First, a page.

The spread of revving up for a potentially blockbuster season. From my stance as a CNET phone reviewer, the need to scale back is crushing but necessary given COVID-19’s serious nature and the . But while the industry scrambles to plan its next steps, there’s one thing brands can do: Grasp at the opportunity to refocus their portfolios, designs and campaigns on features that matter.around the globe has brought the mobile industry sputtering to a near halt, just as it began
This was the year 5G-ready devices were meant to go mainstream and foldable phones were going to prove their right to exist. 2020 would belong to top-tier handsets adopting groundbreaking features for photography and 8K video recording, we thought. But then COVID-19 hit and the dominoes toppled, taking out enormous events like Mobile World Congress and Google I/O along the way. Others, like Apple’s WWDC, are moving online.
Phone releases haven’t entirely flatlined. Some brands continue to dribble out announcements and review units. Oppo and Huawei, for example, turned to online press conferences to launch theand , respectively.
Savvy brands will continue to sell what they can in less affected countries, and to homebound buyers seeking the sweet embrace of retail therapy.
But, during the downtime, phone brands have a chance to clear out the bloatware and rethink the old ways of doing things, the constant need to push out X products Y times per year.
Take the Galaxy S20 phones. The 5G across the board, a zippy Snapdragon 865 chipset, a 120Hz screen refresh rate and new photography tools. But the phones are very expensive (the entry-level S20 costs $1,000 at full retail price) and at the end of the day, they’re not worth the upgrade from the Galaxy Note 10 or even series., and introduced premium features like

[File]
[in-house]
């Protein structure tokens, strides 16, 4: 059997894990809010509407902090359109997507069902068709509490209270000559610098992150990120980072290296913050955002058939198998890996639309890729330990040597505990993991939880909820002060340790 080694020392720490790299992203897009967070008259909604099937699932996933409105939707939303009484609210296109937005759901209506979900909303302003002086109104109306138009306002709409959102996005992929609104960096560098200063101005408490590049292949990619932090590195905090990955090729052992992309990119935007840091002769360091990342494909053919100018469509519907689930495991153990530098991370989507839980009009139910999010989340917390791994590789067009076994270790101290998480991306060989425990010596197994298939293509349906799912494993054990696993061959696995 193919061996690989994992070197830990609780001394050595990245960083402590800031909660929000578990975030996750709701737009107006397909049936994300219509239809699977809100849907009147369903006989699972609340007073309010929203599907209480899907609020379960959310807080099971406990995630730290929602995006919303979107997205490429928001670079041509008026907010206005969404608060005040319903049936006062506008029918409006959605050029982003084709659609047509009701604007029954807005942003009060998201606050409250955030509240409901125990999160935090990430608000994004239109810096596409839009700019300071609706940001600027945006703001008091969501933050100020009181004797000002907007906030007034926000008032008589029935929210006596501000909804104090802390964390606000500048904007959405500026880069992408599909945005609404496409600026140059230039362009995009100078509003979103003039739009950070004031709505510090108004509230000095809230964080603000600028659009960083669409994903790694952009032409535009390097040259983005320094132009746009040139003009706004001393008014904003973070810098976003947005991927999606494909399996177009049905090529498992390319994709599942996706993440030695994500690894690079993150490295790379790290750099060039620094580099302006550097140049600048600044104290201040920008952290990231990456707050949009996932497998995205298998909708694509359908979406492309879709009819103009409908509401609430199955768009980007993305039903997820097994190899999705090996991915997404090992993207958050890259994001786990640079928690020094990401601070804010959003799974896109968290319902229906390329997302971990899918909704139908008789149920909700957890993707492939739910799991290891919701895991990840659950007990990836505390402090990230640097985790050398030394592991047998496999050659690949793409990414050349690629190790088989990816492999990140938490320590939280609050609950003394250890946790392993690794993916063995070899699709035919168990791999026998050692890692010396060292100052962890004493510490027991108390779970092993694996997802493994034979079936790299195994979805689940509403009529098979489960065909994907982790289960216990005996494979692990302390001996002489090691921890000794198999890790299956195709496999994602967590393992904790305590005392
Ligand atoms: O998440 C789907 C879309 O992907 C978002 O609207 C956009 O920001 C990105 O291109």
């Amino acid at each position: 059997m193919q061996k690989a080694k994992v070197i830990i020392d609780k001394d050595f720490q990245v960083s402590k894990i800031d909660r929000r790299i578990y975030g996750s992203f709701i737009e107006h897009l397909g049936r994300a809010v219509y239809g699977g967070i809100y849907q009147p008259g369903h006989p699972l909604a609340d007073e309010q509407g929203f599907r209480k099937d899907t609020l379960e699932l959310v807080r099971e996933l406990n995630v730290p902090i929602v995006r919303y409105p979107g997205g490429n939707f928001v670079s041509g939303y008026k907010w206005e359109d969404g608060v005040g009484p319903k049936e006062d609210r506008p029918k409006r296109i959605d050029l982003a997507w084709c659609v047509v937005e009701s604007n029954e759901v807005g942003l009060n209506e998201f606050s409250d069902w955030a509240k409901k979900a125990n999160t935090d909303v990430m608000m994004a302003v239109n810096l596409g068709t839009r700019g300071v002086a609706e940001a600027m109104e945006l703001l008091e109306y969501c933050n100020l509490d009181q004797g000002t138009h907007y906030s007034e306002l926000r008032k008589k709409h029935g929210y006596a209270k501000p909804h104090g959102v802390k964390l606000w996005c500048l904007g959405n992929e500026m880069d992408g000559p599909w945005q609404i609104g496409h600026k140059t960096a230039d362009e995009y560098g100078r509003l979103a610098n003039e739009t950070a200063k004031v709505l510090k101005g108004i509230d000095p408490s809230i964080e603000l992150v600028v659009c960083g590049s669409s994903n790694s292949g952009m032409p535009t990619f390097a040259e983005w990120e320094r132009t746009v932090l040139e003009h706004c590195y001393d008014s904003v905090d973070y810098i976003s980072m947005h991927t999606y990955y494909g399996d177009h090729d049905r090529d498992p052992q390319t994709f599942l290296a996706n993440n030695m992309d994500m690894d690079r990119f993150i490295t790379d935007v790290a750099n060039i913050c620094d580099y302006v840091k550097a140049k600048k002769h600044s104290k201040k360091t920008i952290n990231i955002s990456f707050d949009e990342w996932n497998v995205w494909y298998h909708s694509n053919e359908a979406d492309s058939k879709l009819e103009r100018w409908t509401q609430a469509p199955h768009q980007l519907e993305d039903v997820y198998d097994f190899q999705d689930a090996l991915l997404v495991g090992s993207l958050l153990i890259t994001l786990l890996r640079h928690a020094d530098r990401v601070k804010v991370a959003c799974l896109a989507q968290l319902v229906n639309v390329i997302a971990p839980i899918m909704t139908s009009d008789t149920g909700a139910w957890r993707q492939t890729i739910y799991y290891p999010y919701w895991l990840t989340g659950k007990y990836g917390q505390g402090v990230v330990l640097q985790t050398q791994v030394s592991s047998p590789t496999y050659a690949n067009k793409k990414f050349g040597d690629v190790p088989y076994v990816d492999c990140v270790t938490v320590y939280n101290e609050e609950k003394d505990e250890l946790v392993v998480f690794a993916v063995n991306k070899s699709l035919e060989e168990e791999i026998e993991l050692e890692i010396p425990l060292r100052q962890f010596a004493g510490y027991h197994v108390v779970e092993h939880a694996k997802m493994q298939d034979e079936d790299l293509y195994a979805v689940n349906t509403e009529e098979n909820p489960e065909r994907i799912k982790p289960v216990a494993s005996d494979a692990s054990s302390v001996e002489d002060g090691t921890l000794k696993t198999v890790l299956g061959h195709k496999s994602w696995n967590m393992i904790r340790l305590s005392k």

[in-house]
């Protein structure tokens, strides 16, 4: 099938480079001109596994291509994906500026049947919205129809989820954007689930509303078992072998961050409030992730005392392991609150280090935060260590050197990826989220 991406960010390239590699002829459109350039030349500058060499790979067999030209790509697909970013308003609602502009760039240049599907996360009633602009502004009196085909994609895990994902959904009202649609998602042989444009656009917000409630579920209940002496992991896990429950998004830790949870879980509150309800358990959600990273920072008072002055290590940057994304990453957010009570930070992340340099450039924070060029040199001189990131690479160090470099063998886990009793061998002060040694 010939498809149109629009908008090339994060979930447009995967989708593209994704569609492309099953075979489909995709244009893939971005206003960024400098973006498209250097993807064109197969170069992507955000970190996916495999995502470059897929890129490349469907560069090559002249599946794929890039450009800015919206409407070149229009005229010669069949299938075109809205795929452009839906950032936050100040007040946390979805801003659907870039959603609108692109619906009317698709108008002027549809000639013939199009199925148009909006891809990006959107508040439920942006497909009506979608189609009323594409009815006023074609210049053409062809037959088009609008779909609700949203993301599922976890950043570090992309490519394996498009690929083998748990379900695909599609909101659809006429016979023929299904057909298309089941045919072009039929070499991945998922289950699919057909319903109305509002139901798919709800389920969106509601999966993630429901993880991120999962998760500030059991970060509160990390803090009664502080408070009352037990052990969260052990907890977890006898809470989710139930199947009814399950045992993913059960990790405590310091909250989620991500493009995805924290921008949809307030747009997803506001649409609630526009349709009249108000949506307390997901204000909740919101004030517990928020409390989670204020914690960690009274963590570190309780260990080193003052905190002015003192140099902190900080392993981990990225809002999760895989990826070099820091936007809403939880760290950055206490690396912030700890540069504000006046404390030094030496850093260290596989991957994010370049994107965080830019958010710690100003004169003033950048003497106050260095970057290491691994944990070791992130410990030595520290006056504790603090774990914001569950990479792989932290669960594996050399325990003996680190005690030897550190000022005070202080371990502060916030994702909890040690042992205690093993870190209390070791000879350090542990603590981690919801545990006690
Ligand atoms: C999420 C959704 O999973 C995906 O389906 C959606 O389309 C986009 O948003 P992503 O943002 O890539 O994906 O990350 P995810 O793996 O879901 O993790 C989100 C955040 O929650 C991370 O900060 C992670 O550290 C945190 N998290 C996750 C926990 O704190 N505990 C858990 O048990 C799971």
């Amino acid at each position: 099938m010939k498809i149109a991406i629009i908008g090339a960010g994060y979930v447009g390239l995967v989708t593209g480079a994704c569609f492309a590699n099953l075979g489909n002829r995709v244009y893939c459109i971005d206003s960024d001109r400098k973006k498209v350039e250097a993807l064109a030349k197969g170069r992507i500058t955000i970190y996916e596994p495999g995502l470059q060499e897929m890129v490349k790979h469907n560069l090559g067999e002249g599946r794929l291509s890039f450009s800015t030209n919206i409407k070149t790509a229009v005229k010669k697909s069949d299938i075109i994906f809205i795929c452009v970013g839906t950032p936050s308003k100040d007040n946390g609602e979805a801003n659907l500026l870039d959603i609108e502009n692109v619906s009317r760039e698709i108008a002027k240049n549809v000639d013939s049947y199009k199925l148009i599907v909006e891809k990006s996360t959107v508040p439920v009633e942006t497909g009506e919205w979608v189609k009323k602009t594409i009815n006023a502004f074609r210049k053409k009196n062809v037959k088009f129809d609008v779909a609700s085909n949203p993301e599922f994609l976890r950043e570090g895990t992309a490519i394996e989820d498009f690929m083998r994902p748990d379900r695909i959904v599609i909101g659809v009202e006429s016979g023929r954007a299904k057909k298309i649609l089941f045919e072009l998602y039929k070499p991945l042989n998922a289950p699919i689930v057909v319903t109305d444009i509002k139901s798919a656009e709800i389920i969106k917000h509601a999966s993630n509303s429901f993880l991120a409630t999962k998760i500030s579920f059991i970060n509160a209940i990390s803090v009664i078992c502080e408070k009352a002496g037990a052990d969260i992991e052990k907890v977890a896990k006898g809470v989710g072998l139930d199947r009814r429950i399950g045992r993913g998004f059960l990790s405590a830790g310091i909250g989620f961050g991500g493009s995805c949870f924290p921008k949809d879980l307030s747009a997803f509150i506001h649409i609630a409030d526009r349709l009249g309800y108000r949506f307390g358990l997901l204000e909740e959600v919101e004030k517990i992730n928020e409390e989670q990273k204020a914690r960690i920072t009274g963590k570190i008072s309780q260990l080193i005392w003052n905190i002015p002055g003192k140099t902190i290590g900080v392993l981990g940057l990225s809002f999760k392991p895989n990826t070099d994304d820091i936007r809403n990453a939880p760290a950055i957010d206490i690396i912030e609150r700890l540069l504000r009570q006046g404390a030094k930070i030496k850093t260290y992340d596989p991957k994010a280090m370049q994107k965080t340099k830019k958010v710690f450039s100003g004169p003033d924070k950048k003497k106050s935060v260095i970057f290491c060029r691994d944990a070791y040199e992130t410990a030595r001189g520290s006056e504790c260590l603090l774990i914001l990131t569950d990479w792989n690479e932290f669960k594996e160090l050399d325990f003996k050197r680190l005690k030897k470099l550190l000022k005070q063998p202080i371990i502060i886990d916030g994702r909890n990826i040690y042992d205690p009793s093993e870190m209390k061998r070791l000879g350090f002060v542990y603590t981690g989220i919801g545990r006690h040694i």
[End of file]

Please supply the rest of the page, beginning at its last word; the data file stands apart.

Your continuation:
Perhaps it’s better to take a break from the high-speed cycle of churning out phones, whether we want to or not.
Foldable phones like the Galaxy Fold 2 and Razr 2 can profit most
Foldable phones might be the biggest beneficiary of the news and production cycles slowing to a stop. Ever since the Samsung Galaxy Fold launch in 2019, foldable phones have fallen behind the initial expectation, with long delays, staggering price tags and half-baked features ruling the headlines.
Pausing the development of foldable phones pushes them to the back burner. But this also buys phonemakers more time, allowing them to take a more moderate pace once businesses start up again.
Slowing the release of foldables could wind up saving them from the lethal level of critical scrutiny we saw with the early Galaxy Fold review units, and again with the, whose winning concept just couldn’t live up to a flawed execution.
The sweet spot between challenge and opportunity
I’d love it if phone brands would use this time to take a step back, if engineers were given license and space to create genuinely bold, exciting and solidly built devices.
But the truth is that any disruption in sales will likely leave companies reeling to shore up lost revenue by ramping up production of new phones as quickly as they can. And in the near term, engineers are likely feeling the distance as factories and companies remain closed and employees are limited to collaborating online rather than in labs. That goes double for any top secret projects locked away inside secure offices.
If 5G testing and rollouts have stalled, brands can’t develop prototypes and employees can’t work together on designs and implementation. There’s the entirely real possibility, too, that the coronavirus outbreak will delay phone advancement, rather than give designers time to plan ahead.
It’s popularly circulated that Isaac Newton settled on his theory of gravity during an outbreak of the plague. With any luck, at least one luminary within the ranks of Apple, Google, Samsung and all the rest will have an a-ha! moment amid the all chaos.